The freedivers who swim with whales
- 17 September 2014
- From the section Magazine
Whales are extremely shy animals, making it hard to study them in their natural habitat. But a group of marine scientists has managed to record their behaviour up-close by freediving with humpbacks and sperm whales.
I'm floating in the Indian Ocean, six miles off the north-east coast of Sri Lanka. A sperm whale and her calf are facing me, 150ft (45m) away.
I can see them swimming towards me, hissing, blowing steam and clicking loudly like a pneumatic drill.
"Don't swim, don't move. They're watching us," whispers my guide Hanli Prinsloo.
She grabs my hand and pulls me beneath the surface where we watch a hazy black mass materialise. Details gradually emerge: a fin, a gaping mouth, a patch of white. An eye, sunk low on a knotted head, peers in our direction.
The mother is the size of a school bus - together, they look like submerged islands.
I never wanted to swim with sperm whales. I'm not an adrenaline junky with a death wish and yet, against my better judgement, and my mother's protestations, I found myself floating in the open sea with a group of marine mammal scientists from Dare Win (Database Regional Whales and Dolphins), an independent non-profit research programme started by Fabrice Schnoller, a former lumber store owner from Reunion Island - a French territory in the Indian Ocean.
The gurgle of scuba equipment, submarines and robots that are normally used to study marine life tend to spook whales. To avoid scaring them, the Dare Win team have abandoned much of this technology and use freediving techniques instead, using only a mask, flippers, and a single breath of air to dive dozens of feet deep into the ocean.
With just one breath it's possible for experienced freedivers to stay underwater for more than four minutes. Sperm whales and humpback whales (as in the top picture) are often attracted to the freedivers who look like no other marine mammal - and sometimes, with a little luck, welcome the divers into their pods for hours at a time.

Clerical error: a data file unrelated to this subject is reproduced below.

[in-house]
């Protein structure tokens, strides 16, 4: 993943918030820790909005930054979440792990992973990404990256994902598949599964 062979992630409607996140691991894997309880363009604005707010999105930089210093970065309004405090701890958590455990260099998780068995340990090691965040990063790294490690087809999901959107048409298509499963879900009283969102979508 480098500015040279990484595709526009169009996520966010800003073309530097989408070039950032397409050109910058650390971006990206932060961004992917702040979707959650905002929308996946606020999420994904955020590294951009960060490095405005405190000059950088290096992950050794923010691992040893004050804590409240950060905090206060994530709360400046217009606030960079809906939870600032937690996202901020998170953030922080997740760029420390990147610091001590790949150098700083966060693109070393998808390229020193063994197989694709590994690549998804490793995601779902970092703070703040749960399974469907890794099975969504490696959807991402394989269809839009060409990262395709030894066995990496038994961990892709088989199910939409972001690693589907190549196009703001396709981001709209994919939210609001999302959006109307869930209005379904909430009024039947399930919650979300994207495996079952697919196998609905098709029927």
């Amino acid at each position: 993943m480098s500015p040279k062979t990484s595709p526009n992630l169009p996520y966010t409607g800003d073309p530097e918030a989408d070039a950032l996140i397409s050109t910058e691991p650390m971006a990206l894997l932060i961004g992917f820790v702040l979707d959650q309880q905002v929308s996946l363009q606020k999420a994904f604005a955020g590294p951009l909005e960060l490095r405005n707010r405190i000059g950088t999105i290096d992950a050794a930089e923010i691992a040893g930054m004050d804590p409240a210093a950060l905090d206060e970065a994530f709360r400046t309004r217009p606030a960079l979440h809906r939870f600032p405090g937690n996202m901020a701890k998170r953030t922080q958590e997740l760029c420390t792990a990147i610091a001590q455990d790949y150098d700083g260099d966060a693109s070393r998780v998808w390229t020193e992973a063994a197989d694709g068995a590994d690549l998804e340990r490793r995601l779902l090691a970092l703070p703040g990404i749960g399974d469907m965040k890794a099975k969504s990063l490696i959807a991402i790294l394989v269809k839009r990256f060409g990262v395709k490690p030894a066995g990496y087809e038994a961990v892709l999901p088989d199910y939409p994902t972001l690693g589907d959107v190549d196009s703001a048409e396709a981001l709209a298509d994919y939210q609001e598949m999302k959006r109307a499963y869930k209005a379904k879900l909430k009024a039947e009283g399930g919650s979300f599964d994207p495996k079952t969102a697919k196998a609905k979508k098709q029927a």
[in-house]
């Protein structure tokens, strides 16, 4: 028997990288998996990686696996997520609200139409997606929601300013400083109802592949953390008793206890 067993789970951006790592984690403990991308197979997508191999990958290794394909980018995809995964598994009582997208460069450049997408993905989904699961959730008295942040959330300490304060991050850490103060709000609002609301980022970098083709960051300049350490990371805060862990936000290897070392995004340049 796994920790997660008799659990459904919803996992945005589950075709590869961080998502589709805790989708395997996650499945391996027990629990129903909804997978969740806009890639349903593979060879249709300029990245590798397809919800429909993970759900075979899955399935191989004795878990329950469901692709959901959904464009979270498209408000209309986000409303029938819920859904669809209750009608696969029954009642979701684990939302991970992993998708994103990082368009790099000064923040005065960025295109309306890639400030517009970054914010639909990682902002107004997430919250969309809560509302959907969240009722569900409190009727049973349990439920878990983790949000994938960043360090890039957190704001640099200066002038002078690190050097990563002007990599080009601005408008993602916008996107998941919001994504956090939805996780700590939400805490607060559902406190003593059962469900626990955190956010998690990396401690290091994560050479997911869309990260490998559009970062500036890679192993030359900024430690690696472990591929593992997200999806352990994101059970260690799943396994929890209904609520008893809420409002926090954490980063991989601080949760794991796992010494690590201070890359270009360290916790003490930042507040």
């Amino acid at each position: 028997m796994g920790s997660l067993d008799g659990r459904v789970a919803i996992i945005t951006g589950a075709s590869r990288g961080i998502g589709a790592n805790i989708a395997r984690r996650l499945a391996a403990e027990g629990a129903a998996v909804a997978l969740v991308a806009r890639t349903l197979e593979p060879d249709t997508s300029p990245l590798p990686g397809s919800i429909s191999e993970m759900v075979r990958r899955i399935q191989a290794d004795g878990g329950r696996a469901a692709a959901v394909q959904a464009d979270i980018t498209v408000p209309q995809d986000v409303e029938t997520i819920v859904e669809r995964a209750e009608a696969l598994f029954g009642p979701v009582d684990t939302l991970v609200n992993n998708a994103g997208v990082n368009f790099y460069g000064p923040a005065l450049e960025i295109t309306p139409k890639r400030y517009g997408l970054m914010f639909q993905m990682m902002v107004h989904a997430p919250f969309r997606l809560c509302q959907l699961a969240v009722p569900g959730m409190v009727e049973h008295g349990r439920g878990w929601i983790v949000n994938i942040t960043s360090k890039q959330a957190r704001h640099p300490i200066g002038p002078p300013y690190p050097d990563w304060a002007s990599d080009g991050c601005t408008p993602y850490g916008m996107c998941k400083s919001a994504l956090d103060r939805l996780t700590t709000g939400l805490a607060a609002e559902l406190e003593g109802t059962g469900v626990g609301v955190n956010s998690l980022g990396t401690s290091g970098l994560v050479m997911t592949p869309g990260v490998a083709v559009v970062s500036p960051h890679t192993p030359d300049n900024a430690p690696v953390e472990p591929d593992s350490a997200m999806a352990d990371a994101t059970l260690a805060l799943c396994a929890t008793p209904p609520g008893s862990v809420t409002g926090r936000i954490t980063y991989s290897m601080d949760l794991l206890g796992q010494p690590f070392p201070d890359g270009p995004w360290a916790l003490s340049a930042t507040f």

Other people have dived with sperm whales, but usually only for a few minutes, and often for recreation. Dare Win is the first group to freedive with them with the sole intention of collecting data.
Schnoller's methods are considered reckless by many marine mammal researchers. Sperm whales can be dangerous - they are the largest toothed predators on earth. They can weigh up to 100,000lb (45 tonnes) and grow up to 60ft (18m) in length. They have a row of eight-inch-long (20cm) teeth which they use to hunt giant squid at depths of 9,000ft (1.7 miles, 2.7km).
A sperm whale could swallow a human — a few humans — within a matter of seconds, without ever pausing to chew. According to historical records, they did that often. Whaling ship logs from the 18th and 19th Centuries are filled with accounts of vicious attacks on sailing boats, rowing boats and swimmers.
Paintings from that era depict scenes of enormous sperm whales causing mass destruction if anyone was foolish enough to hunt them.
Herman Melville's classic novel Moby Dick was based on a real sperm whale attack that destroyed the Essex whaling ship in 1820. Of the 21 crew members aboard the Essex, just eight survived and were rescued after more than 80 days at sea.
But the Dare Win team convinced me that many of the old logs and paintings were most likely exaggerations or in some cases outright fabrications.